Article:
Turkish President Recep Tayyip Erdogan said after a meeting held Sunday, April 16, a referendum in the country’s government will begin to consider the need for the introduction of the death penalty, Reuters reports.
During a speech to journalists at his presidential residence in Ankara the head of state said that he intends immediately to discuss returning to the Constitution the death penalty with Prime Minister Binali Yildirim and Chairman of the opposition nationalist movement Party (MHP), Devlet Bahceli.
Reuters points out that such a step would mean the collapse of negotiations on Turkey’s membership in the European Union, which the country conducted since the beginning of 2000-ies.
Erdogan added that it is possible to hold a new referendum on the death penalty. The President reminded that the Turkish people resisted during the attempted coup in July 2016 and “suffered defeat”.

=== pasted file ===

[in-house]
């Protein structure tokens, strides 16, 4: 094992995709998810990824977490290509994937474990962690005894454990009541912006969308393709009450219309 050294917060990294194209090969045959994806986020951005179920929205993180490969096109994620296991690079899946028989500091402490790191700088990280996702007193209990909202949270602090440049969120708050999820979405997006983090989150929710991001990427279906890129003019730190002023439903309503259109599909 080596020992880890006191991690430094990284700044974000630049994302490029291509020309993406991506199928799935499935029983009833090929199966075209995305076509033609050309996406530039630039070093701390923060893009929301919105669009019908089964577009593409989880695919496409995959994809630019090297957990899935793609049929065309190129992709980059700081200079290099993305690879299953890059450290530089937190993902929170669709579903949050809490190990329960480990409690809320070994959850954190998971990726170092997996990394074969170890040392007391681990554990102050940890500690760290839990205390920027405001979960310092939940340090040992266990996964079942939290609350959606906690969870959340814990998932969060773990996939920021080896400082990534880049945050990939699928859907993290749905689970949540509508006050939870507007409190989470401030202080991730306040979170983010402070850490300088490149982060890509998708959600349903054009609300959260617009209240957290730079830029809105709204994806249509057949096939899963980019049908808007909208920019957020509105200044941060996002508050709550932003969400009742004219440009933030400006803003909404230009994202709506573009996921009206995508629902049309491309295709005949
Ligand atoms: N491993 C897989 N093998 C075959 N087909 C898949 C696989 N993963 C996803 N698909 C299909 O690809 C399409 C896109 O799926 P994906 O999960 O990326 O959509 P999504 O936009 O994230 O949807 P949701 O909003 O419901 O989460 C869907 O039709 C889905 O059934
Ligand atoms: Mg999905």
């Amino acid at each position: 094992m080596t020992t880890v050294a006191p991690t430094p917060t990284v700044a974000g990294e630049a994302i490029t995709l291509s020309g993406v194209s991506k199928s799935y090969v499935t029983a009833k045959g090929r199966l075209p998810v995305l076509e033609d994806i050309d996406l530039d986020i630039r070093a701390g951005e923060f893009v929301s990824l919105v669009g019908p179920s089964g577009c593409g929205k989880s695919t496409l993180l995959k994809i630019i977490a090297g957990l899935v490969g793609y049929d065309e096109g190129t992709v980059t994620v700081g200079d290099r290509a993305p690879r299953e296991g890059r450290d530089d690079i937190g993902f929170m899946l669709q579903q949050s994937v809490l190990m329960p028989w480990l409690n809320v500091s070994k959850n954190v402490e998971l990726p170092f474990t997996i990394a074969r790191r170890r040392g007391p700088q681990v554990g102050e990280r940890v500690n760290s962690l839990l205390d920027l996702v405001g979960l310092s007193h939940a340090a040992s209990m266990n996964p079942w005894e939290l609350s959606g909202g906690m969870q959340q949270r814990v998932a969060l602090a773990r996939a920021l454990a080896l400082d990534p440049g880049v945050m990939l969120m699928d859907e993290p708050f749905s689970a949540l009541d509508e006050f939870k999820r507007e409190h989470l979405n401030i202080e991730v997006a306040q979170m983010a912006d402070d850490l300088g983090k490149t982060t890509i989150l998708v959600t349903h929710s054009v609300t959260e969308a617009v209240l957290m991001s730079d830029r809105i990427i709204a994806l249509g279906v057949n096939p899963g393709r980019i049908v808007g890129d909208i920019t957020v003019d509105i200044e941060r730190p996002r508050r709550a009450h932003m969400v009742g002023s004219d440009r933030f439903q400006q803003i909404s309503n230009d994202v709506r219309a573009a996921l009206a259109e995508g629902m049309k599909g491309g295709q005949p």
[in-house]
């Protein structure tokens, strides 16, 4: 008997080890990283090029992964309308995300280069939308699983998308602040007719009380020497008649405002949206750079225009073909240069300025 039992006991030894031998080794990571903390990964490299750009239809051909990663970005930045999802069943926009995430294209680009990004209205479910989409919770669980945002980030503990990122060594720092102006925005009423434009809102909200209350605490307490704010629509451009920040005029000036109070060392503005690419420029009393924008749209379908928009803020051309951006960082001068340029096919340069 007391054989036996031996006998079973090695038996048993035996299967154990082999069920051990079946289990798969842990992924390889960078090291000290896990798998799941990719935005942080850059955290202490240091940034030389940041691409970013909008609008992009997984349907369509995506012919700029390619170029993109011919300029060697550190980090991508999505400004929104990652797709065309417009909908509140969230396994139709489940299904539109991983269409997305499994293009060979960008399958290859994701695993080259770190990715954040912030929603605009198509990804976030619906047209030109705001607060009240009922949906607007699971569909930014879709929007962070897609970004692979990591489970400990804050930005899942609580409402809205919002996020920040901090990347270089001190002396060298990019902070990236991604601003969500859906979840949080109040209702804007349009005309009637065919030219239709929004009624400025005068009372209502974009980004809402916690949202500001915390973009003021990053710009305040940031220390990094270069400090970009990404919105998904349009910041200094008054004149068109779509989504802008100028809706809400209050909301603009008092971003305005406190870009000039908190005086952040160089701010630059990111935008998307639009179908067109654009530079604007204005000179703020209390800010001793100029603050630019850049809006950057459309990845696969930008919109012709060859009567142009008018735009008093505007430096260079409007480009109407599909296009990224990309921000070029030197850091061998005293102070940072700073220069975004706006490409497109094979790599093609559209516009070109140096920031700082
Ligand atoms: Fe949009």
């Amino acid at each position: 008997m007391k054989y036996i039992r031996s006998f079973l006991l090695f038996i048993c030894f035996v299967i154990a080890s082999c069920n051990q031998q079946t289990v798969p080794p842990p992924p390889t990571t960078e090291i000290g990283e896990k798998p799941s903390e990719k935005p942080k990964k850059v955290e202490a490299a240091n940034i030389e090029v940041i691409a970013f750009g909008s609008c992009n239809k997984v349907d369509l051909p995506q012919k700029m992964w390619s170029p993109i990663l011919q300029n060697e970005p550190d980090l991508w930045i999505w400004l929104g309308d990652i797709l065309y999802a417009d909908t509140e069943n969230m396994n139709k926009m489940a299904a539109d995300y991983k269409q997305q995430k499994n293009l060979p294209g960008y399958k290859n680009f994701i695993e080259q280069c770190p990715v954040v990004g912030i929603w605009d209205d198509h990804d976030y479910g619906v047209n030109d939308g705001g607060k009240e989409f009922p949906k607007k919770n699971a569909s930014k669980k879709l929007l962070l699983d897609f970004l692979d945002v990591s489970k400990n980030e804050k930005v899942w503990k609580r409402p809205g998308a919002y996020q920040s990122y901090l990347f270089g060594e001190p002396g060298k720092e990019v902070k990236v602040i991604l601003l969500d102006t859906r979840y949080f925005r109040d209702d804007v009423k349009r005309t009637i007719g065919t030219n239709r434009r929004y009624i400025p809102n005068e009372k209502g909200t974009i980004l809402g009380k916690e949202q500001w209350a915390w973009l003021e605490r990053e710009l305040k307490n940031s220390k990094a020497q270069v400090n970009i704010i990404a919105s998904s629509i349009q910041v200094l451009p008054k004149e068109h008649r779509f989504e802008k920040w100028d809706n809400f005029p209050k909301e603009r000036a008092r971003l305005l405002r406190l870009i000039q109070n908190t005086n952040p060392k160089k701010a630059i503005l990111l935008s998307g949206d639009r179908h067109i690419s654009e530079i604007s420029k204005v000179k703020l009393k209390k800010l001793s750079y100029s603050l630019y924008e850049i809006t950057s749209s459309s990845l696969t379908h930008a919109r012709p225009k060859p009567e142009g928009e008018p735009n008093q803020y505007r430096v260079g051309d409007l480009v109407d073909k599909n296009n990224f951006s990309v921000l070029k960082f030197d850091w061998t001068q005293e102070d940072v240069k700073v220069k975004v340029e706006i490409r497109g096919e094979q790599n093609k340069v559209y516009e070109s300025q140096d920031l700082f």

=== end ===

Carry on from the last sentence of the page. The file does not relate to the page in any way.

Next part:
The death penalty in Turkey was not carried out since 1984. In 2004, Erdogan formally abolished this penalty with the aim of implementation of the plan for entering the country in the European Union. Discussions about the introduction of the death penalty was resumed after a coup attempt in 2016. Erdogan has repeatedly noted the need to legalize the death penalty in order to punish all those involved in the coup.
Turkey’s constitutional changes: the results of the referendum Erdogan
The referendum Erdogan called a prerequisite for “critical reforms” in the country’s history. Sunday, April 16, 51,23% of Turkish citizens voted for the transition from a parliamentary form of government that existed since the establishment of the Turkish Republic, to the presidential. This means the extension of the incumbent President Erdogan will be able to appoint Ministers, to issue decrees, declare a state of emergency and dissolve the Parliament, and the abolition of the post of Prime Minister. Opponents of the transition to the new system of management gained 48,77% of the vote.